In 1727, pennies featured the motto “Mind your own business!” Moreso, the average giraffe’s tongue is two feet, and elephants can’t stand on their heads (duh). Also, the average elevator travels 10,000 miles per year and Thomas Edison was afraid of the dark.
In general, because pylibmc is built on top of libmemcached, it issues exceptions for a lot of errors which python-memcached doesn’t. One example is if a memcached goes down, libmemcached will report an error whereas python-memcached will simply cycle to the next memcached.
On a similar note, pylibmc won’t raise a ValueError if one uses Client.inc on a non-existent key, instead a pylibmc.NotFound exception is raised.
Negative timeouts are treated the same way as zero timeouts are in pylibmc. python-memcached treats this as immediate expiry, returning success while not setting any value. This might raise exceptions in the future.
The most notable difference is the hashing. See the hashing docs for information and how to resolve the issue.
When setting huge key values, i.e. around 1MB, will have pylibmc complain loudly whereas python-memcached simply ignores the error and returns.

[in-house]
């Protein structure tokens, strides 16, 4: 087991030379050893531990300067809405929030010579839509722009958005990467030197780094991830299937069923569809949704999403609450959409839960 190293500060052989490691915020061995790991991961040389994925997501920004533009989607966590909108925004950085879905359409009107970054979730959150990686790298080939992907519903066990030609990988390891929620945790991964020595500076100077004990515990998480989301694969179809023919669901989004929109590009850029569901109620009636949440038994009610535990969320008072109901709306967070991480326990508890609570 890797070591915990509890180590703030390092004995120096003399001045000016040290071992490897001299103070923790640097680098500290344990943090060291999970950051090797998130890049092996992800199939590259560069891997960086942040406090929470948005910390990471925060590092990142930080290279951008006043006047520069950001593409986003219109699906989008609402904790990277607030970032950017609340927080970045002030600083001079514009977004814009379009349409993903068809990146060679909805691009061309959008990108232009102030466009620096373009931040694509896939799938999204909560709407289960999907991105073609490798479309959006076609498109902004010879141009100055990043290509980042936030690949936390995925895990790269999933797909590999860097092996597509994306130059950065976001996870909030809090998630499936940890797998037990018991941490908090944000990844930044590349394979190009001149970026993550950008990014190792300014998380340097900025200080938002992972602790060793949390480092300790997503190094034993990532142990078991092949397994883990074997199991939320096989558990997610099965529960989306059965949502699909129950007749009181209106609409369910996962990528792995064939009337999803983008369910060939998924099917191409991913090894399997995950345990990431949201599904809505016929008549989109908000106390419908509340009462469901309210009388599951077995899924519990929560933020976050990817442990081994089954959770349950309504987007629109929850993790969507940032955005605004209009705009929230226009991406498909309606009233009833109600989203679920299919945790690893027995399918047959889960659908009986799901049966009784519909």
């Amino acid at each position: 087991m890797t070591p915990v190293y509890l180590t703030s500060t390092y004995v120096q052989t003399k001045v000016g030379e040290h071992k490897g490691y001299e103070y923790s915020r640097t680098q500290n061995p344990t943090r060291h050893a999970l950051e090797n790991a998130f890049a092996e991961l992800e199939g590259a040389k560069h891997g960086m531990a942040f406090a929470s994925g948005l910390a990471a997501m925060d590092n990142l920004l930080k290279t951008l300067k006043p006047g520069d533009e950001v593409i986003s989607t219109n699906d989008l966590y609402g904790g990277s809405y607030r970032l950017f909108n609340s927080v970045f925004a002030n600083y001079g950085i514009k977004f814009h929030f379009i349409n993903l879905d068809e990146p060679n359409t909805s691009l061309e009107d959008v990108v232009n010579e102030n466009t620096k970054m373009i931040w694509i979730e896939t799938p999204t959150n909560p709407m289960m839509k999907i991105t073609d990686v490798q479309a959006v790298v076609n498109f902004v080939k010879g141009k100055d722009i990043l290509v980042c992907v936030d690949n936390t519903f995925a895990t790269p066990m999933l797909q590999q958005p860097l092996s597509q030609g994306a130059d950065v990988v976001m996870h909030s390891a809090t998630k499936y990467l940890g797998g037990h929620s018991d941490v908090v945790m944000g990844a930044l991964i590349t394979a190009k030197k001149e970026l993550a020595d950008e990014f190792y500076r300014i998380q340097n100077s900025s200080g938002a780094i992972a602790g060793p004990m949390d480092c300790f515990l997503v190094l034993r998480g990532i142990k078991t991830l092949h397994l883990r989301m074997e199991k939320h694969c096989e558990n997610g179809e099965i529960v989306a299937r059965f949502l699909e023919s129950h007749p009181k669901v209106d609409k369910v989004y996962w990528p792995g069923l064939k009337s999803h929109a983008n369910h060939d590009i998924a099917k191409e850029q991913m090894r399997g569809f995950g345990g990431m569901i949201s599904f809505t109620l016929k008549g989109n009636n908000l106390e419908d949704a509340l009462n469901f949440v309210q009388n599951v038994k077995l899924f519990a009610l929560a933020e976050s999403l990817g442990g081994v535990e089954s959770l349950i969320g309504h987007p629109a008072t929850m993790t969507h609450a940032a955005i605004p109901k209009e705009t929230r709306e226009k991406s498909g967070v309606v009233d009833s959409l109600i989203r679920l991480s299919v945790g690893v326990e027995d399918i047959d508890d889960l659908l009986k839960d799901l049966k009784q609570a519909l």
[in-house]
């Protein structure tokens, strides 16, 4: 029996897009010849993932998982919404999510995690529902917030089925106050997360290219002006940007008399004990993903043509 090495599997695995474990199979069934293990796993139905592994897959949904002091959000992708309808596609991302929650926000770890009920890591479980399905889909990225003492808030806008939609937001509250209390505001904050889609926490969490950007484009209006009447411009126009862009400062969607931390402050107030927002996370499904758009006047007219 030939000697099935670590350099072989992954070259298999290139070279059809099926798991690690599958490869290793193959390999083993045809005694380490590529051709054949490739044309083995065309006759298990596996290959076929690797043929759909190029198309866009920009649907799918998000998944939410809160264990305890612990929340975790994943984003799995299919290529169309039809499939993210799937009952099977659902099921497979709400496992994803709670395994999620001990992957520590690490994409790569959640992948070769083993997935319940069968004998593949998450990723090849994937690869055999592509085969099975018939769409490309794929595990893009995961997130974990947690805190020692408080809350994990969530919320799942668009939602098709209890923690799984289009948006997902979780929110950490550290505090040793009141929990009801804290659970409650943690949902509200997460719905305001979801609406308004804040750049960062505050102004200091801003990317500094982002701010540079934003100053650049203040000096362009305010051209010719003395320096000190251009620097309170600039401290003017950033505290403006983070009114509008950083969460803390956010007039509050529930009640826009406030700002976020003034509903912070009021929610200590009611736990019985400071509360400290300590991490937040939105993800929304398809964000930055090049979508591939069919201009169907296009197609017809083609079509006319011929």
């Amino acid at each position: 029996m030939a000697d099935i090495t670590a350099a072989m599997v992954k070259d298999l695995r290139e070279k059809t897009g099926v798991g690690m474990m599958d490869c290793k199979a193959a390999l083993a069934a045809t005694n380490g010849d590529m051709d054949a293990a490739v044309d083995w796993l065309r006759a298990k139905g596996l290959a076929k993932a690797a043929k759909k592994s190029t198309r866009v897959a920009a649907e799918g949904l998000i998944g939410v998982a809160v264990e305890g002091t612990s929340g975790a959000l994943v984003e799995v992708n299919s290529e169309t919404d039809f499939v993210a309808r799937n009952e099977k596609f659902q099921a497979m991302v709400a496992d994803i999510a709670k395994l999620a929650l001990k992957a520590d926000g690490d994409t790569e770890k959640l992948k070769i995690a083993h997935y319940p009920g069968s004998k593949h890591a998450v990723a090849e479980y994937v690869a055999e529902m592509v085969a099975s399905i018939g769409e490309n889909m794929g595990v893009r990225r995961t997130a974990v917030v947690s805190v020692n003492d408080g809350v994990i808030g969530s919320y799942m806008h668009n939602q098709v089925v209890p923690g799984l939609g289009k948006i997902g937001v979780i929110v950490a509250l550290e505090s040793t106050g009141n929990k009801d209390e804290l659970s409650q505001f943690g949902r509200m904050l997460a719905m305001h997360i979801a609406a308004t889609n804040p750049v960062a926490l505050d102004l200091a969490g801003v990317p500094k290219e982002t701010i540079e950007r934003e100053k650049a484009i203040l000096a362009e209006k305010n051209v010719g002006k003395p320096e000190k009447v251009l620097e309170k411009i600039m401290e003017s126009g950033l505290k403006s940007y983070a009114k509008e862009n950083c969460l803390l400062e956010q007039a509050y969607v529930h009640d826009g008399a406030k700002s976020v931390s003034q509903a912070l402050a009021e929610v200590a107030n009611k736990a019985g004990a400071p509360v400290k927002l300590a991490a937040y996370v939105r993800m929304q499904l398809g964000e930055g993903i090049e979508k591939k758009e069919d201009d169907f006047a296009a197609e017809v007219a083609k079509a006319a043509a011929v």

Most of all libmemcached error numbers are translated to exception classes except where it doesn’t make sense.
All pylibmc exceptions derive from pylibmc.Error, so to attempt a memcached operation and never fail, something like this could be used (although it should be noted soft errors are handled via return values; errors aren’t always exceptional when caching things):
try: op() except pylibmc.Error as e: log_exc()
Should you for some reason need the actual error code returned from libmemcached, simply sneak a peak at the retcode attribute.
If you’re interested in exactly what maps to what, see _pylibmcmodule.h.
Never ignore exceptional states. Any programmer worth his salt knows that an except block must handle the error, or make the error obvious to administrators (use logs, people!)
libmemcached has no built-in support for compression, and so to be compatible with python-memcached, pylibmc implements it by itself.
Compression requires zlib to be available when building pylibmc, which shouldn’t be an issue for any up-to-date system.
A single connection instance is not thread-safe. That is to say, you’ll probably wind up dissynchronizing server and client if you use the same connection in many threads simultaneously.
Instead, one is encouraged to use the existing provisions to that end, for now, see the inline code documentation (esp. pydoc pylibmc.ThreadMappedPool)